One of the things I’ve been thinking about recently is the prediction of the future. Many people really enjoy doing this and come up with all sorts of wild speculations. It’s kind of like having the liberty to write your own science fiction, but then taking it a step further by convincing yourself to actually believe it. Sooner or later the future arrives, and many of the recorded predictions look rather silly. More cautions people take note of this and often avoid easily falsifiable predictions. That’s all very well as it avoids them ending up looking like a fool, however it also makes becoming a better predictor problematic as they’re never really forced to contemplate their mistakes. My preference is to make an honest attempt at specific predictions, along with the reasoning behind them. Then when the time comes, go back over them and try to work out what went right, what went wrong, and mostly importantly why. Was it bad luck? Was I overconfident? Under confident? Was some kind of systematic bias at work?
One example of this has been trying to predict the medium term direction of the stock market over the last 15 years. The evidence so far shows that I’m consistently good at predicting what will happen, but that I predict that it will happen much sooner than it actually does; I roughly need to double my time estimates. I’m now trying to mentally correct for this bias in the trades I make, but it will take some years to see if this is working.
In technological matters, I’ve generally done quite well. My picks for Sun, java, digital music, linux, MySQL and open source in general were pretty much on the mark. I thought machine learning use in industry would be bigger than it is today, but I wasn’t too far off. My biggest mistake was to badly underestimate how much Microsoft’s revenues would grow over the last 10 years — I thought they’d already almost saturated the market and its ability to pay. Like stock markets, my most consistent error has been to be to predict that things will happen faster than they actually do. I typically need to add about 50% to the time required.
As I don’t have a lot of my own technological predictions to look at, and some remain in the future, I’ve recently been looking at predictions made by others. I found a few of my old computer and science magazines from the early 80’s through to the late 90’s which contained predictions, and I also dug up Kurzweil’s “The age of spiritual machines” written in 1999 in which he has a whole chapter about 2009. There were a lot of hits and misses, but if I stand back and try to see the big picture, a pattern becomes clear: Predictions about basic hardware performance, even one I saw in a magazine from 25 years ago, are amazingly accurate. But you probably knew that already. Predictions about what would be technologically possible to do at a given point in time were not as accurate, but were still pretty good. Where things really started to go wrong was when they tried to predict not what would be possible, but what the majority of people would actually be doing.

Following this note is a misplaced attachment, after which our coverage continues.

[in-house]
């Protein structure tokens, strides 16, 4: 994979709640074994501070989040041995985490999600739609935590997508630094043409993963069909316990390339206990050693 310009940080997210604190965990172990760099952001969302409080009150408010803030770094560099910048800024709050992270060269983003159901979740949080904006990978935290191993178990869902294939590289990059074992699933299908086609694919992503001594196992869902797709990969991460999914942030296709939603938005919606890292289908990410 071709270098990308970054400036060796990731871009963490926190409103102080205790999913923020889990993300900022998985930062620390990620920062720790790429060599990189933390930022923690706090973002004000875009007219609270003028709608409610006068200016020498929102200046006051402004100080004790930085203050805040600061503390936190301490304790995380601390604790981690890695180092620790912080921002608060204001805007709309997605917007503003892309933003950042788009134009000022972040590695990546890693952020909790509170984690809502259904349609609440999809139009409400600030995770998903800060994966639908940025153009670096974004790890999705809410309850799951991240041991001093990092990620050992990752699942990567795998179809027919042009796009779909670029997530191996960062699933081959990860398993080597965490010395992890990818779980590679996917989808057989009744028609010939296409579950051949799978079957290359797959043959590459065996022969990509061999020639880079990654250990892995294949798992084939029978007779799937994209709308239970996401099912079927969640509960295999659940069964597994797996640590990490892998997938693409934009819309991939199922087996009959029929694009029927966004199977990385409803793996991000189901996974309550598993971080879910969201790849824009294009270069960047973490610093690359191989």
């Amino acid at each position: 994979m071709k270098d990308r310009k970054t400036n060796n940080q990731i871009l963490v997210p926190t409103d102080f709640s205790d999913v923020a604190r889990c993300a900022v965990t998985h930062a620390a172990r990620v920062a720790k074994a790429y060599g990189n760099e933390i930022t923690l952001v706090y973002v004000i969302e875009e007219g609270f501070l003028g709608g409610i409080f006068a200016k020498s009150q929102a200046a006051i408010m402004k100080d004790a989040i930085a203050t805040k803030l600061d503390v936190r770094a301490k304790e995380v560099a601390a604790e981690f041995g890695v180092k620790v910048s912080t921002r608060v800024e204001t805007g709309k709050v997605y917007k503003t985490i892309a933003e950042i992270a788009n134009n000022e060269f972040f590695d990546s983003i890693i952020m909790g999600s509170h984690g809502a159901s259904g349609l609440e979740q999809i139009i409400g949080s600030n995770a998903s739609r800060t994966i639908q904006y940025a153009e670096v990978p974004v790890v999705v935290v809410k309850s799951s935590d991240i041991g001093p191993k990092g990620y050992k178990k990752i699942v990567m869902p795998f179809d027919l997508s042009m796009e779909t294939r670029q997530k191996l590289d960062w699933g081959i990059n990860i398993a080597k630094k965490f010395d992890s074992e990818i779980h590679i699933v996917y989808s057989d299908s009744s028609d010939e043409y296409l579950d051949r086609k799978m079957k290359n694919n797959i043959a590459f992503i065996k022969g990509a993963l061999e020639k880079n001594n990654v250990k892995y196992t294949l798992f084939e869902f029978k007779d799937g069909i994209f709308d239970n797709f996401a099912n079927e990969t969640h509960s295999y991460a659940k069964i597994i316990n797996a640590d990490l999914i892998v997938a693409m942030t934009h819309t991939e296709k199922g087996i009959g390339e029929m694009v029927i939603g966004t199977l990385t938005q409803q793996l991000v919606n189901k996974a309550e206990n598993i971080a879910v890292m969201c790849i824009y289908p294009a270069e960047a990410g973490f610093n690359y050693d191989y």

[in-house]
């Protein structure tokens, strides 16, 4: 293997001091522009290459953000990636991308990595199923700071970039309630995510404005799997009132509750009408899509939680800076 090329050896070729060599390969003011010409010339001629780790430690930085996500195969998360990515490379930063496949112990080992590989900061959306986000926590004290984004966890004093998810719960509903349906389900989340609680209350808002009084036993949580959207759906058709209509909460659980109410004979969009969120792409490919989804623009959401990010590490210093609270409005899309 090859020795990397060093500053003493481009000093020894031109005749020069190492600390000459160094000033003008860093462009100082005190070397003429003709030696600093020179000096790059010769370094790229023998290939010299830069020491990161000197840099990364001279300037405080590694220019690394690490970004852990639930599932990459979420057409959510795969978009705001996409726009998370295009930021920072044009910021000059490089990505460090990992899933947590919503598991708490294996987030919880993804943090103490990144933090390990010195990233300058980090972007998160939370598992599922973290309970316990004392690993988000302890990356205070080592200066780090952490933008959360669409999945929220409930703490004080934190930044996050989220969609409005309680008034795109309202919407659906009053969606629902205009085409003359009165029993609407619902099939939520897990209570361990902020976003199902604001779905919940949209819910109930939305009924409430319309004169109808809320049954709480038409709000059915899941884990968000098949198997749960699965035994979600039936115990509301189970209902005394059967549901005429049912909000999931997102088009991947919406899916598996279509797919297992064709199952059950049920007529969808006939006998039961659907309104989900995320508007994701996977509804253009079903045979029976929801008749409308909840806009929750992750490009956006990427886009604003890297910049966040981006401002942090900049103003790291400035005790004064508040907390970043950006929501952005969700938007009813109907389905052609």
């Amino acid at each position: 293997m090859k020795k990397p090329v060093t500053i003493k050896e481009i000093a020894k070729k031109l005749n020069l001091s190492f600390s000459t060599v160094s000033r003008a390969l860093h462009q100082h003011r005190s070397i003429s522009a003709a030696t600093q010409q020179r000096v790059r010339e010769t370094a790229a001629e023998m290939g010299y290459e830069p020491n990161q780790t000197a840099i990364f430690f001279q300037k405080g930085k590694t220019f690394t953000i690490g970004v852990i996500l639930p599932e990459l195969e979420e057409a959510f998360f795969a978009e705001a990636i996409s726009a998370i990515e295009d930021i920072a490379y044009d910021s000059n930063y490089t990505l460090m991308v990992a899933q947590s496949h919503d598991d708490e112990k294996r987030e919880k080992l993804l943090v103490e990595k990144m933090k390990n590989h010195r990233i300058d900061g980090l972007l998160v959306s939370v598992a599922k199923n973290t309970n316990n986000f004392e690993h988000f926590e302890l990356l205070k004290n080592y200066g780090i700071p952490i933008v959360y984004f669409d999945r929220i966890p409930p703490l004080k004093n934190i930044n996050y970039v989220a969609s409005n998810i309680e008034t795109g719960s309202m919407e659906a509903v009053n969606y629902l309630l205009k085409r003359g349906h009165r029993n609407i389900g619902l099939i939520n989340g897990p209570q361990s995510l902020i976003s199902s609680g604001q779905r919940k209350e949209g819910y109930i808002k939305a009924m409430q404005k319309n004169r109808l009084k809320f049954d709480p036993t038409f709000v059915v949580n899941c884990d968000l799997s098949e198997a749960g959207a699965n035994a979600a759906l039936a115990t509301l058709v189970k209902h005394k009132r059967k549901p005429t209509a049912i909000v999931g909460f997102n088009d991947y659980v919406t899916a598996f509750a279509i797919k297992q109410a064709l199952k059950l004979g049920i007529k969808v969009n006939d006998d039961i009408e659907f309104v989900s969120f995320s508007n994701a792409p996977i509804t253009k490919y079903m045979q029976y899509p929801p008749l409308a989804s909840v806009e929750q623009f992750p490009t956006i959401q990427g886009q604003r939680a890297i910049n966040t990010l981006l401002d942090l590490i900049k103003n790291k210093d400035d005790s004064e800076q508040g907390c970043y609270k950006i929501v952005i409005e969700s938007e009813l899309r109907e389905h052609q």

Perhaps some examples would best explain this. State of the art speech recognition systems, such as some of the systems that were being developed at IDSIA when I was there, work impressively well. However, once you’ve learnt to touch type it is typically easier, quieter, more convenient (especially when editing or coding) and far more private to use a keyboard. I don’t care how good speech recognition is, I don’t want to sit in a room full of people talking out loud to their computers all day. I only know one person who routinely uses speech recognition to input text. The fact that speech recognition is technologically doable, doesn’t translate into it being practically useful for many everyday situations.
There are plenty of predictions that fail in this way: the prediction that everybody now would be making video calls on their cellphones. It’s certainly technologically possible, I saw a guy with a phone that could do it two years ago, but almost nobody does it. Or that most long distance air travel would be in supersonic jets. Again, technologically possible, has been for a long time, but not done in practice. Or that all mice would be wireless by now. Technologically possible, has been for years, but as far as I can tell most new mice still have cords. Or that most people driving long distance on freeways would get their car to automatically drive itself. I’m sure that’s technologically possible, but I don’t see anybody doing it. Or that your computer would log you in based on recognising your face or your voice. Technologically possible today, but not done in practice. And so on.
In short: Predicting raw performance is surprising accurate. Predicting what will be possible using the knowledge and technology of some future date can also be done with moderate success. Predicting what the population will routinely do, however, is much harder. The latter is largely decided by habit, cost and convenience. Simply being possible isn’t enough. Note that predicting the development of the first powerful AGI is of the second type.